The EU offered some good news for the industry on Brexit last week, but fears remain over the impact on travel’s seasonal workforce. Lee Hayhurst reports.

Thomas Cook Group chief of product and operations Chris Mottershead spoke for all in travel when he hailed in-resort staff as the “real heroes” of the industry when he picked up his ITT Odyssey Award last month.

But an industry Brexit lobby group says these vital roles in the holiday business are at risk if the UK leaves the EU in March without a deal covering overseas workers.

The group, Seasonal Businesses in Travel (SBIT), which has grown from nine to 250 members in just over a year, warns a crisis is looming for UK outbound tourism.

To date, the impact of a disorderly Brexit has focused on the prospect of aircraft being grounded, lengthy queues at customs and potential new visa requirements.

Last week’s draft withdrawal agreement eased fears on those points, but the issue of British workers abroad – and their EU counterparts working in the UK – remains up in the air.

SBIT founders Charles Owen, chief executive of European Pubs, and Diana Palumbo, sales and marketing director at Skiworld, fear the industry is sleepwalking towards disaster.

Owen said: “As a sector, we employ 25,000 seasonal workers in Europe, most of whom are seconded under the Posted Workers Directive, which allows you to have people on UK contracts and post them to Europe.

“The vast majority of British holidaymakers book with a British company, are met by British reps and are served by British bar staff, while British nannies look after their kids. If we leave with no deal, all that gets put at risk.”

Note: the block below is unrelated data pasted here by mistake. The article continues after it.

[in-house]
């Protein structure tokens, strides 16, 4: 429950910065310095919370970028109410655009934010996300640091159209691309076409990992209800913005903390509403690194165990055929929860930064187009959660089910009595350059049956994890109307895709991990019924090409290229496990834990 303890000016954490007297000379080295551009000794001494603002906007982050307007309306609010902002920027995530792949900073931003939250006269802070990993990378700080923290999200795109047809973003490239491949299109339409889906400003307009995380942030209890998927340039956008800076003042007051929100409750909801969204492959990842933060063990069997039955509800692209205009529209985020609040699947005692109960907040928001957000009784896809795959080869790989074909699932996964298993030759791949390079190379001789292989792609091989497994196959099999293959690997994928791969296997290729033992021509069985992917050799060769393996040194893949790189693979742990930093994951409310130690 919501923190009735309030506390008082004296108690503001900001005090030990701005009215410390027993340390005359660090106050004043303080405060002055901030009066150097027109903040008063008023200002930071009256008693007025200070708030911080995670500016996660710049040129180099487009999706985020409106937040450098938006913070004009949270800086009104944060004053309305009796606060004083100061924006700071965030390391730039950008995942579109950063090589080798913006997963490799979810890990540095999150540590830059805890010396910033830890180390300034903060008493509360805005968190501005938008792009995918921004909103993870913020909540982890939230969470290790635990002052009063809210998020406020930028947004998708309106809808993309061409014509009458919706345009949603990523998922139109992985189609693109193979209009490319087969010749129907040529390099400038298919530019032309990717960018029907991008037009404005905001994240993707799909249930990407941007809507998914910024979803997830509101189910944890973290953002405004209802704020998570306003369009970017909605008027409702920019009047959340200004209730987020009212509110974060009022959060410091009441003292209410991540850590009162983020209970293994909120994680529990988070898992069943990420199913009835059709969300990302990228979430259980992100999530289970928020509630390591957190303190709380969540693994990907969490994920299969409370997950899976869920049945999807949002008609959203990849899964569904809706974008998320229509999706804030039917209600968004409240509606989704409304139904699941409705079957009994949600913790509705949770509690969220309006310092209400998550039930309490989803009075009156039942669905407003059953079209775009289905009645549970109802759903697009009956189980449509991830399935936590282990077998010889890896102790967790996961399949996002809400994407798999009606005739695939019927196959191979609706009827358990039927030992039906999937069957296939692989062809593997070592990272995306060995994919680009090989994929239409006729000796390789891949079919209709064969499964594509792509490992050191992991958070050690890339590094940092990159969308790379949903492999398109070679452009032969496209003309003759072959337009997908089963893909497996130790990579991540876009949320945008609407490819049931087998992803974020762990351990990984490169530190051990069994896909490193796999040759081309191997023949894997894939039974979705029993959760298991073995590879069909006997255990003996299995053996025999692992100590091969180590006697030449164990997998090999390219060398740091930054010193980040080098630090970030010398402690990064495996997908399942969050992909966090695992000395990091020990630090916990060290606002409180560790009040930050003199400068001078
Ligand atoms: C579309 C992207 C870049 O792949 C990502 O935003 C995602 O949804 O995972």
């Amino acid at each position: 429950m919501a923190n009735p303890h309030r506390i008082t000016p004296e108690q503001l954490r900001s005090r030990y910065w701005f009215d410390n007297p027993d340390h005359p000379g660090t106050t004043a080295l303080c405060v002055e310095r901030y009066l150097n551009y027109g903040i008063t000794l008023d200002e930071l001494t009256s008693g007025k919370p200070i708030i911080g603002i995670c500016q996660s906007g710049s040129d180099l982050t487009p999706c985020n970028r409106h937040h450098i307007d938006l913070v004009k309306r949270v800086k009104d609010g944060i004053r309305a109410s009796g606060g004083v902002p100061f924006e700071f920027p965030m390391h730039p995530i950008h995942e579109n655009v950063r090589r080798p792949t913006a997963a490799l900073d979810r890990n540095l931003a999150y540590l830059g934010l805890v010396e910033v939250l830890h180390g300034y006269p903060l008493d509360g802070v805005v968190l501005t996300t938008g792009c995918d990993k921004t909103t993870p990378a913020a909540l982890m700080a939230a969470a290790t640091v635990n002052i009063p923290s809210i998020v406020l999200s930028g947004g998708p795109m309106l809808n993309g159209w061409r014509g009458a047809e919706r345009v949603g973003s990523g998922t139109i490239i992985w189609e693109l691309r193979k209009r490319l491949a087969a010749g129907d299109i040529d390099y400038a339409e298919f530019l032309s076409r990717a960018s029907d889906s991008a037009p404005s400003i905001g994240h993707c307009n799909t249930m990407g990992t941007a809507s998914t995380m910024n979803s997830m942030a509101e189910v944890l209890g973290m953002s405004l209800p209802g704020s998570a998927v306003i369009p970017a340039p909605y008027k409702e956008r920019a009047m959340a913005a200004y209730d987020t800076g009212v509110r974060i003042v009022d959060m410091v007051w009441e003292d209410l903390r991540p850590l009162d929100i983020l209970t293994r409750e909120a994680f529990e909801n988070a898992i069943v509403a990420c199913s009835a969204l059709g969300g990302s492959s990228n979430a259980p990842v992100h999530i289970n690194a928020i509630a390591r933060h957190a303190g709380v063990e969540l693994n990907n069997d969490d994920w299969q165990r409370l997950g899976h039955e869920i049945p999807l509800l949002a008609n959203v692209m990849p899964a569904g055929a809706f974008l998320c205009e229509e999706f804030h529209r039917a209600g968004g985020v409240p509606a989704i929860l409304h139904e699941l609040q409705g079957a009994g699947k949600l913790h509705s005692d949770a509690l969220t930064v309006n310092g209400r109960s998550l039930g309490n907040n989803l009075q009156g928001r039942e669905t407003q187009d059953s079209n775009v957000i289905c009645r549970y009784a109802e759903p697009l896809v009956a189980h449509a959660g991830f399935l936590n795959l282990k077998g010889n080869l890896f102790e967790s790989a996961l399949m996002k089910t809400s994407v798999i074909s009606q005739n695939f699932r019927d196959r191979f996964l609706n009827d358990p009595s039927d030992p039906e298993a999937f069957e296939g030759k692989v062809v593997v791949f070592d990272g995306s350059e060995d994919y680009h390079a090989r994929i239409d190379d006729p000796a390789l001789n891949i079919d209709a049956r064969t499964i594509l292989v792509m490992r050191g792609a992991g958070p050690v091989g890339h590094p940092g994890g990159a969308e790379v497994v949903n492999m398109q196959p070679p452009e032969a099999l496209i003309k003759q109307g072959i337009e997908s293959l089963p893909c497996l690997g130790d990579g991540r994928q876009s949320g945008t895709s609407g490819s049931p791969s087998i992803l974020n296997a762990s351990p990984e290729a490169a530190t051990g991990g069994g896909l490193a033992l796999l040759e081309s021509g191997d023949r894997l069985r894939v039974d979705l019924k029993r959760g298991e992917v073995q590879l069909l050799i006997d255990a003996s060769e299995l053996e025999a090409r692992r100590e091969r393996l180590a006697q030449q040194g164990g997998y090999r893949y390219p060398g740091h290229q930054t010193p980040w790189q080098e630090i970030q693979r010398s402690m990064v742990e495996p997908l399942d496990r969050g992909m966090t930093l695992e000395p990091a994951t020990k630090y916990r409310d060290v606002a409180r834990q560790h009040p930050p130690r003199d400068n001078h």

Palumbo said Brexit concerns were already affecting operators, with uncertainty damaging their ability to negotiate deals with suppliers, leading to increased costs and prices.

Palumbo warned of an unravelling of the gains made over the past 20 years, during which the UK travel sector seized on the boom in low-cost flying to become the most efficient and reliable source market for overseas suppliers.

“We’ve spent years developing relationships to get the best deals to guarantee beds for the UK market. Sometimes, you have to nurture owners for years,” she said.

Owen said the fallout from a decline in the UK outbound sector if there is no deal would be keenly felt throughout the industry, both here and in Europe.

“It’s surprising how many don’t fully understand the risks,” he said.

“Many chief execs are only just figuring out they are in the supply chain of these holidays and Brexit will have a massive impact.”

Comment: Mark Tanzer, chief executive, Abta

The ability to post staff abroad after Brextanzer-headshotit is a critical matter for UK operators and an important part of people’s holiday experiences.

Abta raised this issue before the referendum, and it features in every Brexit meeting we have with the EU and destination countries, as well as discussions with the UK government.

Under the agreed sequencing of Article 50 negotiations, talks on future employment rules will only take place as part of a deal on the future relationship. These talks begin once the UK has left the EU.

That timing creates a challenge for businesses: while there is continuing uncertainty, businesses with posted workers are having to make their own contingency plans.

That creates cost and hassle. Abta continues to urge both sides to agree a pragmatic deal that will secure a period of transition that provides firms with operational certainty.

SBIT’s special Brexit report

SBIT has produces a report entitled ‘A Crisis Looming: Brexit and the British Outbound Tourism Industry’.

You can download the 12-page report here